Talking to Antonio Graniero

Talking to Antonio Graniero

Antonio is an Italian editor, proofreader, copywriter, and translator. If you follow Antonio on Instagram ( antoniograniero) you’re the lucky recipient of daily tidbits about books, forgotten writers and all kinds of hole-in-the-wall shops from over the world. This guy is an avid reader, an overall enthusiast and critic of everything that has to do with the written word. When he’s not behind his desk at Het Industriegebouw you can find Antonio at his favourite bookshop Antiquariaat Zwaanshals in Noord, we decided to join him there and ask him some questions.

Born in the South of Italy in a small town close to Naples, as a teenager, Antonio could not get his hands on a copy of WIRED magazine: a bigger city was calling, and Milan answered. He decided to enrol at the university to study Italian Literature. While studying, he became interested in publishing, through Twitter he started to follow people who worked for publishing houses. “A world that seemed so far away suddenly was at my fingertips; I could converse with these people.”

The first book I became obsessed with was the series of children’s horror fiction novels called Goosebumps; I remember reading it and quickly becoming frustrated by it as I could not relate to anything that was happening. My dad often talks about the fact that I was always reading, I don’t exactly remember my younger days going down like that, I remember watching much television. After Goosebumps I moved on to Harry Potter and fell in love with the catchiness of the writing. From there on I started to construct my collection of books with a more classic approach. I believe reading makes you a better person. I have a routine that I read first thing in the morning, after lunch and late at night, it keeps me focused and in balance.”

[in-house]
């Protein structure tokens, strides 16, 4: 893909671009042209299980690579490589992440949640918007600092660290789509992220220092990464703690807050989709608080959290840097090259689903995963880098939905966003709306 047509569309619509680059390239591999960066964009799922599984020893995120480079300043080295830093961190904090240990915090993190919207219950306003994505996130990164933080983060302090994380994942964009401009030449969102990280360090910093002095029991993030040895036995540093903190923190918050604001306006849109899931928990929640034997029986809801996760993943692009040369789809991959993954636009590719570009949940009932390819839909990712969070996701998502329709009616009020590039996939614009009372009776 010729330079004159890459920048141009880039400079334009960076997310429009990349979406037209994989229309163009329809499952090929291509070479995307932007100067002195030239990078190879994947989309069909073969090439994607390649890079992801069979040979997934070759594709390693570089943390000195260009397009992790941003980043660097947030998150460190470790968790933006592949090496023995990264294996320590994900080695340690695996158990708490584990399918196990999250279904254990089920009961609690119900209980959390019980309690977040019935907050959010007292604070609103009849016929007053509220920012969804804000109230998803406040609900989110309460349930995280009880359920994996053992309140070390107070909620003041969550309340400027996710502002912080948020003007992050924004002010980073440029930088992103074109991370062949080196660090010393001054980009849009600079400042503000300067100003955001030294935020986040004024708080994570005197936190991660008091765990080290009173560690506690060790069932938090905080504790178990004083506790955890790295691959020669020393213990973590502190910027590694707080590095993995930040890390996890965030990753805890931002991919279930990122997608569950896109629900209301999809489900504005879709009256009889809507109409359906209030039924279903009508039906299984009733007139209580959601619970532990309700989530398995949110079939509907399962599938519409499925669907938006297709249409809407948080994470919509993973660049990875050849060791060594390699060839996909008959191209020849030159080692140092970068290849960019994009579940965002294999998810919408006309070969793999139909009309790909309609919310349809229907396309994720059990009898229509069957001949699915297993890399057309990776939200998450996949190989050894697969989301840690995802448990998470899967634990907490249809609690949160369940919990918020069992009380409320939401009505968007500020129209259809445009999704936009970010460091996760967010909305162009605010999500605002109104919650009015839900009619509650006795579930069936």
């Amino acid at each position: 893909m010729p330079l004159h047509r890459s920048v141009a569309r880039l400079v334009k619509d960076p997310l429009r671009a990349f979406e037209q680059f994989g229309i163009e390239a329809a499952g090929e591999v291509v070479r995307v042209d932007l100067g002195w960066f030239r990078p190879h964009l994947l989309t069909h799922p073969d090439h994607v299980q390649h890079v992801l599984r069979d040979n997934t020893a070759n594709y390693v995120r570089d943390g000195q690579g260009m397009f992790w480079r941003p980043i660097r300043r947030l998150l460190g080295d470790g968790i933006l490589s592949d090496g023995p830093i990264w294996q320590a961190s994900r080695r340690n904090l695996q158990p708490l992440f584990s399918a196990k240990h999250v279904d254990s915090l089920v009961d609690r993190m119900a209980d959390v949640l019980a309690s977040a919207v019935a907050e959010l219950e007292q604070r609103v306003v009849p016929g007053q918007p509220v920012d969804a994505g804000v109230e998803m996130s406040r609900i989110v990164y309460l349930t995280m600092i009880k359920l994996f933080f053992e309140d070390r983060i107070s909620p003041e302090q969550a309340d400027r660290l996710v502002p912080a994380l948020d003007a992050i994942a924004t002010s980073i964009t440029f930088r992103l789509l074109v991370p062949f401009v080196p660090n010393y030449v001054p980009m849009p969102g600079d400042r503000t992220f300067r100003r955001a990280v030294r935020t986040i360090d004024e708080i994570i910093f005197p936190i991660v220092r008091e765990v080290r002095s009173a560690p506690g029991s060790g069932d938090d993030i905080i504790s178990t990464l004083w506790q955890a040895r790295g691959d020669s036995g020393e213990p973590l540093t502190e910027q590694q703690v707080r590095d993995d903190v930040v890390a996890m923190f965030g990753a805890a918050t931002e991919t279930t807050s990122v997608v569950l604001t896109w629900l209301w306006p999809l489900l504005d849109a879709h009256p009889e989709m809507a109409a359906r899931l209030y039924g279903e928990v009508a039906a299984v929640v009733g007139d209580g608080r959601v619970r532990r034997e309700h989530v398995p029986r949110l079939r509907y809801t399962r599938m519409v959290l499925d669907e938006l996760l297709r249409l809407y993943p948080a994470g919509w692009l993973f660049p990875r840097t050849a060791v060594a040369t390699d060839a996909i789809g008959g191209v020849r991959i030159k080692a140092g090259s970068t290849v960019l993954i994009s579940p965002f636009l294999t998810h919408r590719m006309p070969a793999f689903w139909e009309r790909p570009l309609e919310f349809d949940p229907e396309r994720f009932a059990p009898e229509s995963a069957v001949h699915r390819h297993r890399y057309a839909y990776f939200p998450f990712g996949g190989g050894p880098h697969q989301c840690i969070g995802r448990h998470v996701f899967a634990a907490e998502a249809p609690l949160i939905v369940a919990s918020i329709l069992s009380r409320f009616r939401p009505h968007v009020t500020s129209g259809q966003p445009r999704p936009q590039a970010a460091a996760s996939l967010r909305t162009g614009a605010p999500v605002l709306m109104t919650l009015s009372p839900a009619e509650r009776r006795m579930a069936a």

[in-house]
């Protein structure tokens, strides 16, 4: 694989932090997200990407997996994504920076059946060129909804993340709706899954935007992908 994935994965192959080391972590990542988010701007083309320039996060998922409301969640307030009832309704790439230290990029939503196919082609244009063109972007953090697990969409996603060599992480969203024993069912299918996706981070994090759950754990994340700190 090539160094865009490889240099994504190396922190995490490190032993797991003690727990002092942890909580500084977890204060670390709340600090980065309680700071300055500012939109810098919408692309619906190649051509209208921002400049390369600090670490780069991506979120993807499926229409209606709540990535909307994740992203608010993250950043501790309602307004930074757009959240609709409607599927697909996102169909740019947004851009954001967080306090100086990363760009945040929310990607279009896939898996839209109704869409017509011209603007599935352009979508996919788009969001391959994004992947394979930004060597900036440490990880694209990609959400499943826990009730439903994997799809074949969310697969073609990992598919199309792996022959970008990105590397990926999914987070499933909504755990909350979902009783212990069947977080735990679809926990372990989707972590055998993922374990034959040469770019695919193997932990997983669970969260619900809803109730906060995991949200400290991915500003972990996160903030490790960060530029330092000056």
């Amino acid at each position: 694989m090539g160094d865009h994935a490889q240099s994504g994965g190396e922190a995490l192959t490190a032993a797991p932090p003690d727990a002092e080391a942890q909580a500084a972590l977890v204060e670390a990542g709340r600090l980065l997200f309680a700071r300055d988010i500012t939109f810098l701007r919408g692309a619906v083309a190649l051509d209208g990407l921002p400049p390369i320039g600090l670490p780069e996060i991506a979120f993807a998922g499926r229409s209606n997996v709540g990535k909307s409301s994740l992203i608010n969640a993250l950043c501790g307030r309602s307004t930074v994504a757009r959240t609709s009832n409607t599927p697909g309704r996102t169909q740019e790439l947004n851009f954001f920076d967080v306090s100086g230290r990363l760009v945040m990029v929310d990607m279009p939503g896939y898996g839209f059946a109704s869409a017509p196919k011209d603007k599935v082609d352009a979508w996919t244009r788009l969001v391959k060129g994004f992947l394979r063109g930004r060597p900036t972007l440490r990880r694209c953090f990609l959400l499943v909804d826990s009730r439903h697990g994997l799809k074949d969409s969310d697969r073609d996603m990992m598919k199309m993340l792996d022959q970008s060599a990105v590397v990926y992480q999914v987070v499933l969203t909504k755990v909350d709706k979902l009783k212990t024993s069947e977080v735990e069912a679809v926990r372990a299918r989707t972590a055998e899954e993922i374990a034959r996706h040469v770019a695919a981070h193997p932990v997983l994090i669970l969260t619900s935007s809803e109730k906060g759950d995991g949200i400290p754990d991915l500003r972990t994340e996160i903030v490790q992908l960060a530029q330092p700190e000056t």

Are there specific titles you believe everyone should have?
“A classic, what I mean with is a book where the meaning of life is explained/questioned and pushes you to examine what it is to be a human being. That could be a masterpiece like Tolstoy or Dostoevsky.”

For me, it would be Rob Lowe’s autobiography
“Any book cannot be your kind of writing style, that’s why it’s okay to move on and find what your type is. It’s okay to contradict yourself with what you like and dislike. Take the contemporary novel A Little Life by Hanya Yanagihara; it has mastered the mundaneness of life so well. It takes the context of time out of its time. The characters struggle with the question of what to have for dinner equally hard as to how to rise from trauma.”

When can we expect the Great Italian novel from you?
“Mentally I’m working on it. The most important part is to bypass all the clichés and not to write anything boring. The question I ask myself often is how I can show the everyday life concerning economic, political crisis and to show a guy who’s struggling with his ambitions and the conditions he lives in as a backdrop? It’s just a thought. It’s about everyone but more as a critique of our times and how we condition ourselves to believe we are truly special.”

Photography by Daleen Bloemers